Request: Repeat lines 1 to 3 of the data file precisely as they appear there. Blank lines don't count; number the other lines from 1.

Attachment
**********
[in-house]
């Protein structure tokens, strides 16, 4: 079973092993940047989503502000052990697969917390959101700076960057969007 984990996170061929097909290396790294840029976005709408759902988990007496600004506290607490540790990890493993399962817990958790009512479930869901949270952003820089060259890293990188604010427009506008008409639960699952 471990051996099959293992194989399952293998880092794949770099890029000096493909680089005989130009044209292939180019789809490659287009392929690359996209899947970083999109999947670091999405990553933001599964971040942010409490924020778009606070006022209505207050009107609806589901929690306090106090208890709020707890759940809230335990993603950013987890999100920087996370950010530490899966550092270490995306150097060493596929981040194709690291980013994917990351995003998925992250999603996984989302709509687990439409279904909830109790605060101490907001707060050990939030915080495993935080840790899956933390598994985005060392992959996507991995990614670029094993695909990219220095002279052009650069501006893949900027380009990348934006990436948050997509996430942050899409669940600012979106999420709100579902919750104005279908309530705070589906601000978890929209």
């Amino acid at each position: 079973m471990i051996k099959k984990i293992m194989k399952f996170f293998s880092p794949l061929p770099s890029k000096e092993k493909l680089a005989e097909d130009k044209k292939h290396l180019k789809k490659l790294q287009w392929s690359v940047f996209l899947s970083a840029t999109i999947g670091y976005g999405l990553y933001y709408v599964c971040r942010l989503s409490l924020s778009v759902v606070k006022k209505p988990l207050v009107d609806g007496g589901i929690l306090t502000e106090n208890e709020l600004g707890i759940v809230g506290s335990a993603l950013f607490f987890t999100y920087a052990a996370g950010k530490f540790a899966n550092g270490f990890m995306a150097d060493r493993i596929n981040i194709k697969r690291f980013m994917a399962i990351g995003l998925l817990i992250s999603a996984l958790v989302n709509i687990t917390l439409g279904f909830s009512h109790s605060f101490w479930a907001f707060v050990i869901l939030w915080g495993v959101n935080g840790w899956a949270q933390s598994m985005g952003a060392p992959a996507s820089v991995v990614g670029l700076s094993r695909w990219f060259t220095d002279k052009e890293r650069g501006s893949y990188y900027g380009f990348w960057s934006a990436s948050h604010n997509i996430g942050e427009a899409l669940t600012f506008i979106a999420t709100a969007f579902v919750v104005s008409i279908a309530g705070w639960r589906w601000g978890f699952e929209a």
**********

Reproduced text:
[in-house]
């Protein structure tokens, strides 16, 4: 079973092993940047989503502000052990697969917390959101700076960057969007 984990996170061929097909290396790294840029976005709408759902988990007496600004506290607490540790990890493993399962817990958790009512479930869901949270952003820089060259890293990188604010427009506008008409639960699952 471990051996099959293992194989399952293998880092794949770099890029000096493909680089005989130009044209292939180019789809490659287009392929690359996209899947970083999109999947670091999405990553933001599964971040942010409490924020778009606070006022209505207050009107609806589901929690306090106090208890709020707890759940809230335990993603950013987890999100920087996370950010530490899966550092270490995306150097060493596929981040194709690291980013994917990351995003998925992250999603996984989302709509687990439409279904909830109790605060101490907001707060050990939030915080495993935080840790899956933390598994985005060392992959996507991995990614670029094993695909990219220095002279052009650069501006893949900027380009990348934006990436948050997509996430942050899409669940600012979106999420709100579902919750104005279908309530705070589906601000978890929209």
């Amino acid at each position: 079973m471990i051996k099959k984990i293992m194989k399952f996170f293998s880092p794949l061929p770099s890029k000096e092993k493909l680089a005989e097909d130009k044209k292939h290396l180019k789809k490659l790294q287009w392929s690359v940047f996209l899947s970083a840029t999109i999947g670091y976005g999405l990553y933001y709408v599964c971040r942010l989503s409490l924020s778009v759902v606070k006022k209505p988990l207050v009107d609806g007496g589901i929690l306090t502000e106090n208890e709020l600004g707890i759940v809230g506290s335990a993603l950013f607490f987890t999100y920087a052990a996370g950010k530490f540790a899966n550092g270490f990890m995306a150097d060493r493993i596929n981040i194709k697969r690291f980013m994917a399962i990351g995003l998925l817990i992250s999603a996984l958790v989302n709509i687990t917390l439409g279904f909830s009512h109790s605060f101490w479930a907001f707060v050990i869901l939030w915080g495993v959101n935080g840790w899956a949270q933390s598994m985005g952003a060392p992959a996507s820089v991995v990614g670029l700076s094993r695909w990219f060259t220095d002279k052009e890293r650069g501006s893949y990188y900027g380009f990348w960057s934006a990436s948050h604010n997509i996430g942050e427009a899409l669940t600012f506008i979106a999420t709100a969007f579902v919750v104005s008409i279908a309530g705070w639960r589906w601000g978890f699952e929209a």